If the patient has been busy in the morning, and especially if they have been physically active, a rest of an hour or two can be beneficial to mood and overall well-being. Also, sleeping for a short time in the afternoon enables the client to stay up later into the evening, which can facilitate social activities and time for hobbies.

During this time, the caregiver can complete tasks around the home such as cleaning, washing dishes, doing meal preparation, handling paperwork such as bills, or making medical appointments.

In the later part of the afternoon, the client may go for a short walk or spend some time outside getting fresh air. Alternatively, if the weather is bad then they could stay in and play games or puzzles. Mental stimulation is every bit as important as physical exercise for overall well-being, so even a rainy day can yield a net positive. This is true for both the elderly and younger patients, so caregivers would do well to have such activities on-hand.


Now the caregiver can prepare dinner, it is important for the meal to be nutritious and easy to eat. Appetites can vary considerably, as some may have very little appetite due to medical conditions, while others may take great joy in food and eating. A special consideration for the elderly involves diminished or altered olfactory senses, which may require specially seasoned meals to adhere to the patient’s flavor pallet.

People with dementia can forget to eat, as they often forget when their last meal was. While all patients benefit from setting a meal schedule and sticking to it, this is especially true in dementia cases. This regularity naturally complements medication schedules, as well, making it more likely to avoid missing doses.

Evenings can be a challenging time for patients due to reduced energy and worsening symptoms, especially for clients with severe dementia. Caregivers can render moral and logistical support in treating these symptoms, overall enabling the patient to feel heard in their complaints.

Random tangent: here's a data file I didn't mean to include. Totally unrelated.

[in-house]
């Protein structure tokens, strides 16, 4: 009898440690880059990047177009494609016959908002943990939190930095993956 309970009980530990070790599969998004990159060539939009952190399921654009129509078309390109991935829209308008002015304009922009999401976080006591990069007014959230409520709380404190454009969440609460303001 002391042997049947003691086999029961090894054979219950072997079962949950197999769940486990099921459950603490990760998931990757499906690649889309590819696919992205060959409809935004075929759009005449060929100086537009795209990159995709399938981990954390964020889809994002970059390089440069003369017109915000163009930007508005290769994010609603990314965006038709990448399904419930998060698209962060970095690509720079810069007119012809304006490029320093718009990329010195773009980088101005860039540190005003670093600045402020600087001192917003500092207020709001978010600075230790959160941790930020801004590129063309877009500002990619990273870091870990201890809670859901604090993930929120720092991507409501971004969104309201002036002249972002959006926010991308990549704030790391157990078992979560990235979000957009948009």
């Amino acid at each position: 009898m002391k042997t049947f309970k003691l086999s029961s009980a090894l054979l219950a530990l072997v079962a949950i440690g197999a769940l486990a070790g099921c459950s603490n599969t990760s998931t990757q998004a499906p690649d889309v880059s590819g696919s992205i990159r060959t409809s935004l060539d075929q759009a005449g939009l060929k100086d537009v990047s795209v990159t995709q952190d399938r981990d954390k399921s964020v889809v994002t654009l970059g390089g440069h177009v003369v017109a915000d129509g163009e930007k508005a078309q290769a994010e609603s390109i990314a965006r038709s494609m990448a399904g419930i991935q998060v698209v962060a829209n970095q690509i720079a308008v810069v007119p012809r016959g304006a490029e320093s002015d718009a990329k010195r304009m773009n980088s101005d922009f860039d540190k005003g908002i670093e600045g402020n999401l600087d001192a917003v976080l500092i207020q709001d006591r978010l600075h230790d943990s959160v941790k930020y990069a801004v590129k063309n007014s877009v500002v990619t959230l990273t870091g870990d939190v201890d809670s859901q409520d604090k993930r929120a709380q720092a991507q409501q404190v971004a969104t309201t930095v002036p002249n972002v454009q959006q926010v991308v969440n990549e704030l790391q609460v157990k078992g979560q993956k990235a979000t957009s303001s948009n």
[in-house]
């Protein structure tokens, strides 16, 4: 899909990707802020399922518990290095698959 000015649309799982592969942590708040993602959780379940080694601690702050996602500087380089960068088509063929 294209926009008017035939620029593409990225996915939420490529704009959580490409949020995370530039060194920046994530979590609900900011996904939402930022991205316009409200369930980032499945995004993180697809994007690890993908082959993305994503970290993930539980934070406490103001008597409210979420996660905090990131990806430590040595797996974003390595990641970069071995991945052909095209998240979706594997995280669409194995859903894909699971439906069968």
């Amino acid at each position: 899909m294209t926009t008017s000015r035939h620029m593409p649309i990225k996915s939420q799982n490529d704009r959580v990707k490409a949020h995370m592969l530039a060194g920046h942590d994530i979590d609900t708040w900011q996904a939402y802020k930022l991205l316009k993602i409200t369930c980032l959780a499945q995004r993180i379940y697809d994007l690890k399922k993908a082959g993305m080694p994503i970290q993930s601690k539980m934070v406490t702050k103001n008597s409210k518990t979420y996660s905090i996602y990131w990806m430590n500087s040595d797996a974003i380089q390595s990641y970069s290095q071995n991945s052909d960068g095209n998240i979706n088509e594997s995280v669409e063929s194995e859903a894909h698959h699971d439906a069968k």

If, on the other hand, the patient is feeling relatively well, the evening is a great time for some extra mental stimulation. This may take the form of working on projects or hobbies, or perhaps settling in with their caregiver to take in a movie or radio program together.

Once the evening is over, the caregiver will take the patient to bed, ensuring that all their personal needs are met. This includes using the bathroom, taking care of hygienic concerns such as brushing teeth, ensuring ready access to drinking water throughout the nighttime, and so on. Finally, the patient will be helped into bed, and made sure they are comfortable.

Depending on the needs of the patient, caretakers may either return home, or they may stay overnight. In the latter case, they will need to remain ready to act should the patient suffer a fall in the night, or else experience elevated pain levels related to their condition. Patients with fewer mobility issues may remain restless through the night and take to wandering the premises. This is especially true of dementia patients, and vigilance will be required of in-home caretakers to ensure they don’t accidentally harm themselves.

It’s easy to see, care giving is an intensive and demanding job that requires organization and hard work, as well as patience and understanding.